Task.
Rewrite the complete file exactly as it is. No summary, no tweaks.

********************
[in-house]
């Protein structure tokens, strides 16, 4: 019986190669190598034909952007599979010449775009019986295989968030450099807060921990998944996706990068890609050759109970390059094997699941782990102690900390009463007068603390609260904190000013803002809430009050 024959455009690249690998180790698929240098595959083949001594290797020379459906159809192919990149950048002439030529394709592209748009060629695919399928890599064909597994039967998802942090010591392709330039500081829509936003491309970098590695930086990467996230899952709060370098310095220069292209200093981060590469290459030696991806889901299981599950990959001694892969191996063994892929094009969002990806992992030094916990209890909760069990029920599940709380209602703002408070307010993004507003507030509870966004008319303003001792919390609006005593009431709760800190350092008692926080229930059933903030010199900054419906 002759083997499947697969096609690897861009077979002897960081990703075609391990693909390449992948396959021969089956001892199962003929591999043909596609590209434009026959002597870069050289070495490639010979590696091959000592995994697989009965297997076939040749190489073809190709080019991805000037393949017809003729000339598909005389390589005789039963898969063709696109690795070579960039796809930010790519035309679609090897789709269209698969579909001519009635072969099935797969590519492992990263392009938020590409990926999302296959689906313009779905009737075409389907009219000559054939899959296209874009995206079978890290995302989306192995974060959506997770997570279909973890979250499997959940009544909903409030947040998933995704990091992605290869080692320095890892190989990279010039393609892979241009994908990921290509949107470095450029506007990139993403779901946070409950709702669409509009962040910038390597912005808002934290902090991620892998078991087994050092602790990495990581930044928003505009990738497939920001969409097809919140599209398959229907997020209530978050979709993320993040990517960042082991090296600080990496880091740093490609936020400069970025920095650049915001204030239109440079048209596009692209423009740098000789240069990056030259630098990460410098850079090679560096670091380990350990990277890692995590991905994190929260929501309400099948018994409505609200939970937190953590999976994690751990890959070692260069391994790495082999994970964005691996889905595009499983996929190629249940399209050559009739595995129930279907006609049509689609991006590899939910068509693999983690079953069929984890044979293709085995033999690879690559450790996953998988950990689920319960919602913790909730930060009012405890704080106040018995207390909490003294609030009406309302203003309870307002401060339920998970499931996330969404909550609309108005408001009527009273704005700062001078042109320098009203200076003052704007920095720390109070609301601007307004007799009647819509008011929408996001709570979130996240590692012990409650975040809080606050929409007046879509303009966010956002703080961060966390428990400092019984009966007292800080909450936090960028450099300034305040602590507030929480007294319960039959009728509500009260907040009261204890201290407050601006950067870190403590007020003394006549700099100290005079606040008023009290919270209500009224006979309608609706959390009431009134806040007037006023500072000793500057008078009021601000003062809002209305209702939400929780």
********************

[in-house]
């Protein structure tokens, strides 16, 4: 019986190669190598034909952007599979010449775009019986295989968030450099807060921990998944996706990068890609050759109970390059094997699941782990102690900390009463007068603390609260904190000013803002809430009050 024959455009690249690998180790698929240098595959083949001594290797020379459906159809192919990149950048002439030529394709592209748009060629695919399928890599064909597994039967998802942090010591392709330039500081829509936003491309970098590695930086990467996230899952709060370098310095220069292209200093981060590469290459030696991806889901299981599950990959001694892969191996063994892929094009969002990806992992030094916990209890909760069990029920599940709380209602703002408070307010993004507003507030509870966004008319303003001792919390609006005593009431709760800190350092008692926080229930059933903030010199900054419906 002759083997499947697969096609690897861009077979002897960081990703075609391990693909390449992948396959021969089956001892199962003929591999043909596609590209434009026959002597870069050289070495490639010979590696091959000592995994697989009965297997076939040749190489073809190709080019991805000037393949017809003729000339598909005389390589005789039963898969063709696109690795070579960039796809930010790519035309679609090897789709269209698969579909001519009635072969099935797969590519492992990263392009938020590409990926999302296959689906313009779905009737075409389907009219000559054939899959296209874009995206079978890290995302989306192995974060959506997770997570279909973890979250499997959940009544909903409030947040998933995704990091992605290869080692320095890892190989990279010039393609892979241009994908990921290509949107470095450029506007990139993403779901946070409950709702669409509009962040910038390597912005808002934290902090991620892998078991087994050092602790990495990581930044928003505009990738497939920001969409097809919140599209398959229907997020209530978050979709993320993040990517960042082991090296600080990496880091740093490609936020400069970025920095650049915001204030239109440079048209596009692209423009740098000789240069990056030259630098990460410098850079090679560096670091380990350990990277890692995590991905994190929260929501309400099948018994409505609200939970937190953590999976994690751990890959070692260069391994790495082999994970964005691996889905595009499983996929190629249940399209050559009739595995129930279907006609049509689609991006590899939910068509693999983690079953069929984890044979293709085995033999690879690559450790996953998988950990689920319960919602913790909730930060009012405890704080106040018995207390909490003294609030009406309302203003309870307002401060339920998970499931996330969404909550609309108005408001009527009273704005700062001078042109320098009203200076003052704007920095720390109070609301601007307004007799009647819509008011929408996001709570979130996240590692012990409650975040809080606050929409007046879509303009966010956002703080961060966390428990400092019984009966007292800080909450936090960028450099300034305040602590507030929480007294319960039959009728509500009260907040009261204890201290407050601006950067870190403590007020003394006549700099100290005079606040008023009290919270209500009224006979309608609706959390009431009134806040007037006023500072000793500057008078009021601000003062809002209305209702939400929780």